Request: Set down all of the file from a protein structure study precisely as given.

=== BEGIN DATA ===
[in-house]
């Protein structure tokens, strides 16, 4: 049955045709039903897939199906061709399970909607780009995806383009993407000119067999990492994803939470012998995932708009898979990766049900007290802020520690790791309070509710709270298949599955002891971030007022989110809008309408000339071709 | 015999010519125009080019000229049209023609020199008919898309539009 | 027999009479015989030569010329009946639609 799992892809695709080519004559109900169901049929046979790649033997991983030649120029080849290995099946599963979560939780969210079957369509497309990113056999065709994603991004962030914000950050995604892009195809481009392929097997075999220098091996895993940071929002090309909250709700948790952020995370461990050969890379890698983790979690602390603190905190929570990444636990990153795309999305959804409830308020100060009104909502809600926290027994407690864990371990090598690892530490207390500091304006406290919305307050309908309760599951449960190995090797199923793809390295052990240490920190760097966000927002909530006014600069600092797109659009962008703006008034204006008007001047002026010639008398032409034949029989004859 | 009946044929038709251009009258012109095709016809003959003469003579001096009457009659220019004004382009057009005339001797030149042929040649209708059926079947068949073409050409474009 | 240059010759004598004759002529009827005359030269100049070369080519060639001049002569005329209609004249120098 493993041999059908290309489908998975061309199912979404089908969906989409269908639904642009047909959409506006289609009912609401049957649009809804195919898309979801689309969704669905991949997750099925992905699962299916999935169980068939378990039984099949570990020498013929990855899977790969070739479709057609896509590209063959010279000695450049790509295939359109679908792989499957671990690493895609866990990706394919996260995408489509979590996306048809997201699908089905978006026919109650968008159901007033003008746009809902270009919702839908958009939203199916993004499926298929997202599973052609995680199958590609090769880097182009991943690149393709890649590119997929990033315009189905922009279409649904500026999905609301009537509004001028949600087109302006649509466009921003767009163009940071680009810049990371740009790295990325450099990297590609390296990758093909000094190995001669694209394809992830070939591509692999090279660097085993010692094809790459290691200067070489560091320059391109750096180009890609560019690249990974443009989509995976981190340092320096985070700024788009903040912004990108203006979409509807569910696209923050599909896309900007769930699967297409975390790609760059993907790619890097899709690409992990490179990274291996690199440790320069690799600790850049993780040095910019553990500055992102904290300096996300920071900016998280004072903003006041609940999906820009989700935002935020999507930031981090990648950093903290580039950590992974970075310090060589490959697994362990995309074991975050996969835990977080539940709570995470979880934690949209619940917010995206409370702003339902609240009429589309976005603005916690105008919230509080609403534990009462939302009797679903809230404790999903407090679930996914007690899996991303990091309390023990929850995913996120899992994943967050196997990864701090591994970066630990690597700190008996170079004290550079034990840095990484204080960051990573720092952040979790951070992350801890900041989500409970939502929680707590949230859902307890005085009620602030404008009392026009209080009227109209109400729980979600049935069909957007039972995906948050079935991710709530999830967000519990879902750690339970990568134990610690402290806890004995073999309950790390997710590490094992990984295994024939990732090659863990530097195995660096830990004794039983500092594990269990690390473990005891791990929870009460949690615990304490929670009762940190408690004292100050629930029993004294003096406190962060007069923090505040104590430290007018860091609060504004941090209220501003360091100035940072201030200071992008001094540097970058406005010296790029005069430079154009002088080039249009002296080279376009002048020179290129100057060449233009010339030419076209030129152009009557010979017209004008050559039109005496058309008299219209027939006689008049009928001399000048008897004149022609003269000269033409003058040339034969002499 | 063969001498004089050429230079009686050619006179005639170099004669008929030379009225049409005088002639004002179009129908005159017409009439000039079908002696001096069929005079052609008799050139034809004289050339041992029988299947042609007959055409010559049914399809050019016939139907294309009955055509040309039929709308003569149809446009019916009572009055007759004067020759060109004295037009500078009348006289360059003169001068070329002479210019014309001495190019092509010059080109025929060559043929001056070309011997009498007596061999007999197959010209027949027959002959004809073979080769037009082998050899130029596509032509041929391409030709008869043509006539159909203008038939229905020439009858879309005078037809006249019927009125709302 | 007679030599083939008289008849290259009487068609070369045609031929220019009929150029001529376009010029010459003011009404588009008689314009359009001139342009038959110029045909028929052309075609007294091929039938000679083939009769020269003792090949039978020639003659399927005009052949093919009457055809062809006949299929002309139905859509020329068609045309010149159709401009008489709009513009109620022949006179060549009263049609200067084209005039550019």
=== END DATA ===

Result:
[in-house]
């Protein structure tokens, strides 16, 4: 049955045709039903897939199906061709399970909607780009995806383009993407000119067999990492994803939470012998995932708009898979990766049900007290802020520690790791309070509710709270298949599955002891971030007022989110809008309408000339071709 | 015999010519125009080019000229049209023609020199008919898309539009 | 027999009479015989030569010329009946639609 799992892809695709080519004559109900169901049929046979790649033997991983030649120029080849290995099946599963979560939780969210079957369509497309990113056999065709994603991004962030914000950050995604892009195809481009392929097997075999220098091996895993940071929002090309909250709700948790952020995370461990050969890379890698983790979690602390603190905190929570990444636990990153795309999305959804409830308020100060009104909502809600926290027994407690864990371990090598690892530490207390500091304006406290919305307050309908309760599951449960190995090797199923793809390295052990240490920190760097966000927002909530006014600069600092797109659009962008703006008034204006008007001047002026010639008398032409034949029989004859 | 009946044929038709251009009258012109095709016809003959003469003579001096009457009659220019004004382009057009005339001797030149042929040649209708059926079947068949073409050409474009 | 240059010759004598004759002529009827005359030269100049070369080519060639001049002569005329209609004249120098 493993041999059908290309489908998975061309199912979404089908969906989409269908639904642009047909959409506006289609009912609401049957649009809804195919898309979801689309969704669905991949997750099925992905699962299916999935169980068939378990039984099949570990020498013929990855899977790969070739479709057609896509590209063959010279000695450049790509295939359109679908792989499957671990690493895609866990990706394919996260995408489509979590996306048809997201699908089905978006026919109650968008159901007033003008746009809902270009919702839908958009939203199916993004499926298929997202599973052609995680199958590609090769880097182009991943690149393709890649590119997929990033315009189905922009279409649904500026999905609301009537509004001028949600087109302006649509466009921003767009163009940071680009810049990371740009790295990325450099990297590609390296990758093909000094190995001669694209394809992830070939591509692999090279660097085993010692094809790459290691200067070489560091320059391109750096180009890609560019690249990974443009989509995976981190340092320096985070700024788009903040912004990108203006979409509807569910696209923050599909896309900007769930699967297409975390790609760059993907790619890097899709690409992990490179990274291996690199440790320069690799600790850049993780040095910019553990500055992102904290300096996300920071900016998280004072903003006041609940999906820009989700935002935020999507930031981090990648950093903290580039950590992974970075310090060589490959697994362990995309074991975050996969835990977080539940709570995470979880934690949209619940917010995206409370702003339902609240009429589309976005603005916690105008919230509080609403534990009462939302009797679903809230404790999903407090679930996914007690899996991303990091309390023990929850995913996120899992994943967050196997990864701090591994970066630990690597700190008996170079004290550079034990840095990484204080960051990573720092952040979790951070992350801890900041989500409970939502929680707590949230859902307890005085009620602030404008009392026009209080009227109209109400729980979600049935069909957007039972995906948050079935991710709530999830967000519990879902750690339970990568134990610690402290806890004995073999309950790390997710590490094992990984295994024939990732090659863990530097195995660096830990004794039983500092594990269990690390473990005891791990929870009460949690615990304490929670009762940190408690004292100050629930029993004294003096406190962060007069923090505040104590430290007018860091609060504004941090209220501003360091100035940072201030200071992008001094540097970058406005010296790029005069430079154009002088080039249009002296080279376009002048020179290129100057060449233009010339030419076209030129152009009557010979017209004008050559039109005496058309008299219209027939006689008049009928001399000048008897004149022609003269000269033409003058040339034969002499 | 063969001498004089050429230079009686050619006179005639170099004669008929030379009225049409005088002639004002179009129908005159017409009439000039079908002696001096069929005079052609008799050139034809004289050339041992029988299947042609007959055409010559049914399809050019016939139907294309009955055509040309039929709308003569149809446009019916009572009055007759004067020759060109004295037009500078009348006289360059003169001068070329002479210019014309001495190019092509010059080109025929060559043929001056070309011997009498007596061999007999197959010209027949027959002959004809073979080769037009082998050899130029596509032509041929391409030709008869043509006539159909203008038939229905020439009858879309005078037809006249019927009125709302 | 007679030599083939008289008849290259009487068609070369045609031929220019009929150029001529376009010029010459003011009404588009008689314009359009001139342009038959110029045909028929052309075609007294091929039938000679083939009769020269003792090949039978020639003659399927005009052949093919009457055809062809006949299929002309139905859509020329068609045309010149159709401009008489709009513009109620022949006179060549009263049609200067084209005039550019």